Africa: Kofi Annan Defends Hague CourtBy John Allen, 7 October 2013
Photo: Boniface Mwangi/IRIN
Cape Town — Five days before crucial talks on whether African nations should pull out of the International Criminal Court (ICC), former United Nations secretary-general Kofi Annan has come out in vigorous defence of the court.
Speaking to an audience in Cape Town, South Africa, Annan rejected accusations that the ICC was targeting Africa. "It is the culture of impunity and individuals who are on trial at the ICC, not Africa," he said.
Challenged on his remarks by questioners, he added: "The leaders are protecting themselves. No one speaks for the victims."
He said if leaders wanted to "fight" the court without caring about the victims of crime or providing alternative tribunals, "it will be a badge of shame for each and every one and for their countries".
Annan was delivering the annual Desmond Tutu International Peace Lecture at the University of the Western Cape on Monday. On Saturday, an extraordinary session of the African Union (AU) Assembly meets in Addis Ababa to discuss Africa's relationship with the ICC. Reuters news agency recently quoted an AU official as saying that Kenyan officials "have been criss-crossing Africa in search of support" for a withdrawal from the court.
Kenya's President Uhuru Kenyatta and Deputy President William Ruto are currently facing charges before the ICC of committing crimes against humanity, arising out of the ethnic violence which swept Kenya in the wake of the contested 2007 elections.
In a settlement of the resulting crisis - mediated by a team headed by Annan - Kenyan leaders agreed in 2008 that if those responsible for the violence were not tried in a domestic tribunal, the matter would be referred to the ICC. The Kenyan Parliament has reneged on this deal: it twice rejected proposals to set up a local special tribunal, triggering the ICC investigation and the current trials, then last month voted to pull out of the ICC.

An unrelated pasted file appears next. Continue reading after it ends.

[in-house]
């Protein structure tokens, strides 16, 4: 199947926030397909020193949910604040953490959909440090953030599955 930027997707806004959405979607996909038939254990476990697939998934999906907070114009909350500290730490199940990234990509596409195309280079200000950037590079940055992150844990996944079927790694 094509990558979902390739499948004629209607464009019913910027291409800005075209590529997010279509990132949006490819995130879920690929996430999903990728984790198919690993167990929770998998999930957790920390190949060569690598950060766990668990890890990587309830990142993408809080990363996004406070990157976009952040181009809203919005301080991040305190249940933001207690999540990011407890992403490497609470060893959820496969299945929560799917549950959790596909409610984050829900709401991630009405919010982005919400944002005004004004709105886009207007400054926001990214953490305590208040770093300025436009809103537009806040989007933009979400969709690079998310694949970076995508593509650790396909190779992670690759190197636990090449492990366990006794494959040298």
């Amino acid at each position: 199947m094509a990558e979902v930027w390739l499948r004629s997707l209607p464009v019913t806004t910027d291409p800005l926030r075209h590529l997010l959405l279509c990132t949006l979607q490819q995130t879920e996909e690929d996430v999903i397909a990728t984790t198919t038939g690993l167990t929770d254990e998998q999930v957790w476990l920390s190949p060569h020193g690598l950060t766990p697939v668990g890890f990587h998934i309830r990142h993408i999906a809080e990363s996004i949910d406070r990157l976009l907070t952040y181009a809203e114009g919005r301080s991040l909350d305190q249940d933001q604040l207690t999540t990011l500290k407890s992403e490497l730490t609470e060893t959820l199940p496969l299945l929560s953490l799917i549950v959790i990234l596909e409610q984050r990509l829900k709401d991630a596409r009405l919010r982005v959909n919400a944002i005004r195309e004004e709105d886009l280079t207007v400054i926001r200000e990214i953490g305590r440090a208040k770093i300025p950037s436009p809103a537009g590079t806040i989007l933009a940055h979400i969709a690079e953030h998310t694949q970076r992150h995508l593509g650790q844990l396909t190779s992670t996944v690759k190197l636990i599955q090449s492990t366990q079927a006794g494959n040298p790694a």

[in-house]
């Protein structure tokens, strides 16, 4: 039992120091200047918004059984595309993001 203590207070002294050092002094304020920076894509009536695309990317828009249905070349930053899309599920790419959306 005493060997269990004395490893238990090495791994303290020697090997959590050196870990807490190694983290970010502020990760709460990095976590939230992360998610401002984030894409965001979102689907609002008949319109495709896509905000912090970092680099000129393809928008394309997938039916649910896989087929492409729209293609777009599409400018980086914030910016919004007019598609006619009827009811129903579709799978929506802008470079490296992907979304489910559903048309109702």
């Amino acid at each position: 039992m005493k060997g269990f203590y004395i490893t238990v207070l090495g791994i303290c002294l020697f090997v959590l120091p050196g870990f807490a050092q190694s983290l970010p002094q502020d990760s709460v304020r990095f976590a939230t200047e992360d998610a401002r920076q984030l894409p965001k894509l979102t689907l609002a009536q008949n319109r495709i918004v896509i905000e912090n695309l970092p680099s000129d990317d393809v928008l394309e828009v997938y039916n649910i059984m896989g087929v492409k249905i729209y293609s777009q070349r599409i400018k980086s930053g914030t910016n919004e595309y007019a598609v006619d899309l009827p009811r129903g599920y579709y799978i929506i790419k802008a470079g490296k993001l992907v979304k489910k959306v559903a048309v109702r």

Annan said in Cape Town: "When I meet Africans from all walks of life, they demand justice: from their national courts if possible, from international courts if no credible alternative exists... We must always have the courage to ask ourselves 'who speaks for the victims?' On too many occasions, we have failed the victims of the worst crimes by neglecting to bring the perpetrators to justice."
Annan, who is Ghanaian, said when the international community adopted the Rome Statute setting up the ICC, "I was proud that so many African countries, where judicial systems are weak and divisions run deep, provided such strong support for the court. I am therefore concerned by recent efforts to portray the Court as targeting Africa. I know this is not the case.
"In four of the cases on Africa before the court, African leaders themselves made the referral to the ICC. In two others - Darfur and more recently Libya - it was the United Nations Security Council, and not the Court, which initiated proceedings."
He disputed an argument that insisting on justice "might obstruct the work for peace... In countries as far apart as Rwanda, Bosnia and Timor-L'Este, we have learned that justice is not an impediment to peace but a partner. When we abandon justice to secure peace, we most likely get neither. The parallel pursuit of justice and peace does present challenges, but they can be managed."
Annan cited the combating of impunity and the enhancing of the integrity of elections as two priorities for Africans wanting to "deepen democracy".
Another priority was to "turn our backs on the 'winner takes all' approach to politics which has been so damaging to our continent". He said the approach had led to "abuses of power by the winner and encouraged losers to reject democracy as a peaceful means for change".
He added: "Too often, the individual interests of leaders have been misconstrued as interests of their country. Political leaders, who derive their position and legitimacy from the people, and are elected to serve them, can never be considered above the law.
"Genuine multiparty democracy provides mutual security to political opponents and encourages them to take part in the process rather than seek to subvert it... It is transparent and accountable institutions, not 'strong men' or strong leaders that safeguard democracy and create the conditions for peace and prosperity."
This report was amended after initial publication by the addition of Annan's remarks in answer to questions.